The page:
Harry Newton's In Search of The Perfect Investment, Technology Investor. Harry Newton
November 19, 2009: My favorite hedge fund manager
quit on me yesterday. He eyed my recent Eastern Europe vacation, figured he
hadn't had a vacation in five years and said "That's it."
told me managing money is a 24/7 job. He was "worn out." This past
year in the stockmarket had been the toughest stockmarket he'd seen in over
25 years of managing money.
wasn't the first. Another friend quit Wall Street in the early 1990s. He told
me if he hadn't quit, he'd be dead. And to prove him right, many of his compatriots
have already died -- in their 50s and early 60s.
(or something) at some stage tells us peace of mind is better than pieces of
Pam Long emailed me:
Street' live without Wall Street?. The answer may be yes.
My friend, 'B', annually rolls over a series of $500,000 CDs, living quite
well off the interest only. How could someone ever accumulate such wealth?
My friend and her husband lived comfortably within their means and carefully
saved for retirement. They put three children through college, travel and
now enjoy retirement.
Surprisingly, no Wall Street related investments, no IRAs. All savings were
accumulated through savings accounts and, in later years, CDs. Slow, steady,
And, this accumulation was achieved on a single income.
The trick as I see it is growth through goals, not greed.
I sold my business
in 1997. If I had put the entire money in municipal bonds and forgotten about
the yields, their value, interest rates, economic news and stopping reading
the Wall Street Journal, I'd be substantiality richer today.
Yesterday, I listened
to a brilliant debate between a bull and a bear.
The bull's arguments:
+ Everyone who's
stayed out is now getting back in and forcing their hedge funds to do likewise,
i.e. stop shorting, go long.
+ There really
aren't sufficient sellers around to drive stock prices down. Hedge funds have
+ Managers on
BubbleVision are more upbeat than ever before.
The bear's arguments:
+ The economy
stinks. There are still pebbles to drop, like commercial real estate and the
banks which own the bad loans on the bad real estate.
+ There could
easily be a 20% to 25% one-day drop. It's happened before.
Most of my friends
are heavily in cash and complaining about lousy interest rates.
For me, I'm mulling.
Maybe I should "invest" in that $9,000 mink-lined jacket? (See yesterday.)
about solid state drives: The absolute fastest
way to speed up your computer -- laptop or desktop -- is to replace your spinning
platter hard disk with a solid state one. The premier (and virtually only) supplier
is Corsair. The company sells two types of drives -- the cheaper P series and
the more expensive X "extreme series."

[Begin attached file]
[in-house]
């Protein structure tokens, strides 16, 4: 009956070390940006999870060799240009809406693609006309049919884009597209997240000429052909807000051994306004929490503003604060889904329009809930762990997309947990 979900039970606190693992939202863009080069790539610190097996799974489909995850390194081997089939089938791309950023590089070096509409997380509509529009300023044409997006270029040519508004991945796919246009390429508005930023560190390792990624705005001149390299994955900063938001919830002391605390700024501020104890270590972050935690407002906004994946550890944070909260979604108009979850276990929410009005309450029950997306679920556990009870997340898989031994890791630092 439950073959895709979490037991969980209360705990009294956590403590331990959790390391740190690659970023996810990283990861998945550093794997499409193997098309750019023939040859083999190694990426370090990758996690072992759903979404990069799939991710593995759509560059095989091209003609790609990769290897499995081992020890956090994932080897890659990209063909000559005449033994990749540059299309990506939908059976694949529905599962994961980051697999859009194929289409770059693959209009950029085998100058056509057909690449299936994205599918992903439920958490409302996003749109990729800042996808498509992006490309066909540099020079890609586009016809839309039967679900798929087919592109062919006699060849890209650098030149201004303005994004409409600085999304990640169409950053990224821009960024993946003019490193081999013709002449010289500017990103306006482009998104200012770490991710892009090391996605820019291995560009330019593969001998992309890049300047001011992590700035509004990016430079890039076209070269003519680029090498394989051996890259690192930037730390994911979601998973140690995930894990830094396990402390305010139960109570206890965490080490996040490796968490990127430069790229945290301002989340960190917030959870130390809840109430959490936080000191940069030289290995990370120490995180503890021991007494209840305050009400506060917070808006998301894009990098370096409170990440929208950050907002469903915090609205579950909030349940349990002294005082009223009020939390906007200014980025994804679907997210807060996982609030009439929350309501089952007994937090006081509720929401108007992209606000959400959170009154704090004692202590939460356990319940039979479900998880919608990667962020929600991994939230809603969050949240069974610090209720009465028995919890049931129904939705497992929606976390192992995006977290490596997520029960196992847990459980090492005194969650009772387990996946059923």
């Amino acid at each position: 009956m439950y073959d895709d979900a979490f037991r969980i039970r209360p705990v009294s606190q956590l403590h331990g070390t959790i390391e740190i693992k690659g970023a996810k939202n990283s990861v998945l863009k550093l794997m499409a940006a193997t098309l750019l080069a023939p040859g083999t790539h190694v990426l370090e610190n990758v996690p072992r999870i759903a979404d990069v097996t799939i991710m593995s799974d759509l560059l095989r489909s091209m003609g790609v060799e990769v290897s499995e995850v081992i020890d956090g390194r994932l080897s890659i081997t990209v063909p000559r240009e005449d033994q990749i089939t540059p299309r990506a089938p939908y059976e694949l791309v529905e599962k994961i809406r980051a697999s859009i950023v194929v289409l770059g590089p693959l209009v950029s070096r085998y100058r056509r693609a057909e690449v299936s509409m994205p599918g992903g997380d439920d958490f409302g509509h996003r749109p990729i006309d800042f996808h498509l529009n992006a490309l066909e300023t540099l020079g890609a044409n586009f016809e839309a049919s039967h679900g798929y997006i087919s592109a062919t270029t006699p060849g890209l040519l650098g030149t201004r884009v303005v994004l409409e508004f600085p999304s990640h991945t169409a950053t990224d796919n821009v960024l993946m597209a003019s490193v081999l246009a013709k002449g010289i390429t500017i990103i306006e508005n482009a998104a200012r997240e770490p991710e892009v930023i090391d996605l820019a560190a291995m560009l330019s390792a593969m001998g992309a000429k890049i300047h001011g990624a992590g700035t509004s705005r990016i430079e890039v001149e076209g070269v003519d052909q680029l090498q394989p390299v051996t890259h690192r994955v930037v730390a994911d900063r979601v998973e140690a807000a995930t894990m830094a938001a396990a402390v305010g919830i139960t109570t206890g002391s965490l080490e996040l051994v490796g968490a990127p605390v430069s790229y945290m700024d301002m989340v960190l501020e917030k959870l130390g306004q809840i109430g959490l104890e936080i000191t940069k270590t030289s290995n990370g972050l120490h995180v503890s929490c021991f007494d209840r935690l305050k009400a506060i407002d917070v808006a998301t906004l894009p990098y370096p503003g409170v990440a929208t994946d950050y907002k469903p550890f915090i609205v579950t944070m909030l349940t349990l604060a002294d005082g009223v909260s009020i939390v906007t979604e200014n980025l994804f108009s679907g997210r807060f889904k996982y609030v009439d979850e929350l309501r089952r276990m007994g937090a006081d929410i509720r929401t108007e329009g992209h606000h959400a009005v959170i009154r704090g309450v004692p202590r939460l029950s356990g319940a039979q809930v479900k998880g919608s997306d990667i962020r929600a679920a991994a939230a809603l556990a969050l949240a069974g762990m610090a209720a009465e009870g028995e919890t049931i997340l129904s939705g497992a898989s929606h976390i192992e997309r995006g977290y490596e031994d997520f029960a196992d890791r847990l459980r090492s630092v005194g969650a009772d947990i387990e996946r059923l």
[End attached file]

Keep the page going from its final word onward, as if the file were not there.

Specs on the black
extreme series show it to be faster. Great. But it doesn't work. The silver
one is made by Samsung and works perfectly. I've learned all this at vast personal
expense and total aggravation. You don't want the full story. Trust me. Get
the silver one. That's the one my son, Michael and I are now using.
Since these things are ultra-expensive, get the smallest one you need for your
daily work. I'm using a 128 gig drive, which should be about $360.
can't trust your bank statements any longer. Each
one needs fine-checking. They're charging for everything they can think of.
My favorite is charging for an incoming wire. My wife's favorite is charging
for moving some money into her overdraft account -- and that's on top of the
29% interest rate.
+ The most
Connects a laptop, a BlackBerry charger and whatever to one outlet. $3.99 from
+ Skype video
is easy and cheap. Your kids now have laptops with cameras and microphones.
My present laptop -- the Lenovo ThinkPad X200 -- has a camera, microphone and
speakers. I jump on the Internet in Europe. Within 15 seconds, I see and hear
Michael, Anne and Winnie.
This is Winnie.
She's smiling. I would be too, with the attention she gets. Skype
for computer-to-computer is free.
nonsense about onions yesterday. In the dizziness
of yesterday's jet lag, I fell prey to a friend's email. The stuff about spreading
onions to stop the flu is nonsense.
Nothing you read is for real -- until you've checked it. And that includes this
out for pleas for money. My Facebook account
got hacked. The hacker asked one of my Facebook friends to send me money since
I was stranded in London after being robbed. He was about to send the money,
but fortunately checked directly with me.
is as it seems any longer.
changed my Facebook password.
do I think this New Yorker cartoon is funny?
The sun is shining.
It's a new day. I'm playing tennis today. And I'm wearing clean clothes. My
Berlin hotel charged more to wash clothes than I'd paid for the clothes. Next
time I travel, I'm taking old clothes and throwing them out after a week or
two or three. (I think that's funny. But Susan doesn't.)
This column is about my personal search
for the perfect investment. I don't give investment advice. For that you have
to be registered with regulatory authorities, which I am not. I am a reporter
and an investor. I make my daily column -- Monday through Friday -- freely available
for three reasons: Writing is good for sorting things out in my brain. Second,
the column is research for a book I'm writing called "In Search of the
Perfect Investment." Third, I encourage my readers to send me their
ideas, concerns and experiences. That way we can all learn together. My email
address is .
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